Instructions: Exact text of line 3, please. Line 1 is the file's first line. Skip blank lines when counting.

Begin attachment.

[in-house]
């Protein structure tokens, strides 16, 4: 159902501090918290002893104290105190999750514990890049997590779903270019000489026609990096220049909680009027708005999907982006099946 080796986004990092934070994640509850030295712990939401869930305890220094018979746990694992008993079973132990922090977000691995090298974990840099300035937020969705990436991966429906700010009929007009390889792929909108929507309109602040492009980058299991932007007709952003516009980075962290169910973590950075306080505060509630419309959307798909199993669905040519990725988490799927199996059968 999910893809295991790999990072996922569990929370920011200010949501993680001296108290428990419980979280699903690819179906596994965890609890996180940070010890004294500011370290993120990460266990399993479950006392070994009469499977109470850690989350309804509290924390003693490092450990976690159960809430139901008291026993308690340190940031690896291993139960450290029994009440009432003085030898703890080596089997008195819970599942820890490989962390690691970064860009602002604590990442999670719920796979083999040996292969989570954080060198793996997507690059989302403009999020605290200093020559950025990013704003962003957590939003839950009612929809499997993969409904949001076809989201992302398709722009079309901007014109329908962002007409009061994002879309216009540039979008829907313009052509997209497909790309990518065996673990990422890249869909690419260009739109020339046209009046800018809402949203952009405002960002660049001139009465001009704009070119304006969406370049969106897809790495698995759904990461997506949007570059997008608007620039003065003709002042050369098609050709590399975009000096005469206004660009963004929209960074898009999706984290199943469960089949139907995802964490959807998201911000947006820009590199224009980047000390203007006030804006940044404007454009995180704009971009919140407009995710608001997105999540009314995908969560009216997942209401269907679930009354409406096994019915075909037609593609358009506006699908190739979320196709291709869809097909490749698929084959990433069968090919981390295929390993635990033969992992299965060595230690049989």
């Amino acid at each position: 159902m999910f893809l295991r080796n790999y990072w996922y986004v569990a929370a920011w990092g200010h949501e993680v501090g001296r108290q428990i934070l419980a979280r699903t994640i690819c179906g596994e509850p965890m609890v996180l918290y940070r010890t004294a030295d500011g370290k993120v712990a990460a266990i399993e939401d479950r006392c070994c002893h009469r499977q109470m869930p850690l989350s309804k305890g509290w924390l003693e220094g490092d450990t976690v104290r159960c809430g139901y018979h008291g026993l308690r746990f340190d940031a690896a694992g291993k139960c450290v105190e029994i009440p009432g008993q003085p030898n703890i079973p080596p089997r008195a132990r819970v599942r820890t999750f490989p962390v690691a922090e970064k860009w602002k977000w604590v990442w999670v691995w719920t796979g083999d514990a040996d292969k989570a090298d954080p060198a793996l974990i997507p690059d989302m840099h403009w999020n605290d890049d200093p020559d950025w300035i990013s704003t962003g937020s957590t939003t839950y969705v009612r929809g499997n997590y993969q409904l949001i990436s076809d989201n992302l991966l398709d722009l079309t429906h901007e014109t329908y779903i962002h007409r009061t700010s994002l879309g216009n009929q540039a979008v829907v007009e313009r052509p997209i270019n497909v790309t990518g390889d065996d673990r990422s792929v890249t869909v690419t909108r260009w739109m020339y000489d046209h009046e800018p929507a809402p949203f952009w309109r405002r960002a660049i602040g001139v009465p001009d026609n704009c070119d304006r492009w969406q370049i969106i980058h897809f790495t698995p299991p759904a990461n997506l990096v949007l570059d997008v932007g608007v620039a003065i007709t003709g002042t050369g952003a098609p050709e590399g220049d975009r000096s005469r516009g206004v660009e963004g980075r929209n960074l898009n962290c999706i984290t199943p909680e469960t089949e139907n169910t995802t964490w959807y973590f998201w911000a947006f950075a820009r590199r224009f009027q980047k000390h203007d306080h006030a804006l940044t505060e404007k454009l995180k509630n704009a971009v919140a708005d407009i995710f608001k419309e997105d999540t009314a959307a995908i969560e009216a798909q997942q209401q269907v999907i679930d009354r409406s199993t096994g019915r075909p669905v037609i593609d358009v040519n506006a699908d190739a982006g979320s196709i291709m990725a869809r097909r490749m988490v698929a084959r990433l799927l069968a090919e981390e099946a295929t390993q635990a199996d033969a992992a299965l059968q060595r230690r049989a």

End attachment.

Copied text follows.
């Amino acid at each position: 159902m999910f893809l295991r080796n790999y990072w996922y986004v569990a929370a920011w990092g200010h949501e993680v501090g001296r108290q428990i934070l419980a979280r699903t994640i690819c179906g596994e509850p965890m609890v996180l918290y940070r010890t004294a030295d500011g370290k993120v712990a990460a266990i399993e939401d479950r006392c070994c002893h009469r499977q109470m869930p850690l989350s309804k305890g509290w924390l003693e220094g490092d450990t976690v104290r159960c809430g139901y018979h008291g026993l308690r746990f340190d940031a690896a694992g291993k139960c450290v105190e029994i009440p009432g008993q003085p030898n703890i079973p080596p089997r008195a132990r819970v599942r820890t999750f490989p962390v690691a922090e970064k860009w602002k977000w604590v990442w999670v691995w719920t796979g083999d514990a040996d292969k989570a090298d954080p060198a793996l974990i997507p690059d989302m840099h403009w999020n605290d890049d200093p020559d950025w300035i990013s704003t962003g937020s957590t939003t839950y969705v009612r929809g499997n997590y993969q409904l949001i990436s076809d989201n992302l991966l398709d722009l079309t429906h901007e014109t329908y779903i962002h007409r009061t700010s994002l879309g216009n009929q540039a979008v829907v007009e313009r052509p997209i270019n497909v790309t990518g390889d065996d673990r990422s792929v890249t869909v690419t909108r260009w739109m020339y000489d046209h009046e800018p929507a809402p949203f952009w309109r405002r960002a660049i602040g001139v009465p001009d026609n704009c070119d304006r492009w969406q370049i969106i980058h897809f790495t698995p299991p759904a990461n997506l990096v949007l570059d997008v932007g608007v620039a003065i007709t003709g002042t050369g952003a098609p050709e590399g220049d975009r000096s005469r516009g206004v660009e963004g980075r929209n960074l898009n962290c999706i984290t199943p909680e469960t089949e139907n169910t995802t964490w959807y973590f998201w911000a947006f950075a820009r590199r224009f009027q980047k000390h203007d306080h006030a804006l940044t505060e404007k454009l995180k509630n704009a971009v919140a708005d407009i995710f608001k419309e997105d999540t009314a959307a995908i969560e009216a798909q997942q209401q269907v999907i679930d009354r409406s199993t096994g019915r075909p669905v037609i593609d358009v040519n506006a699908d190739a982006g979320s196709i291709m990725a869809r097909r490749m988490v698929a084959r990433l799927l069968a090919e981390e099946a295929t390993q635990a199996d033969a992992a299965l059968q060595r230690r049989a």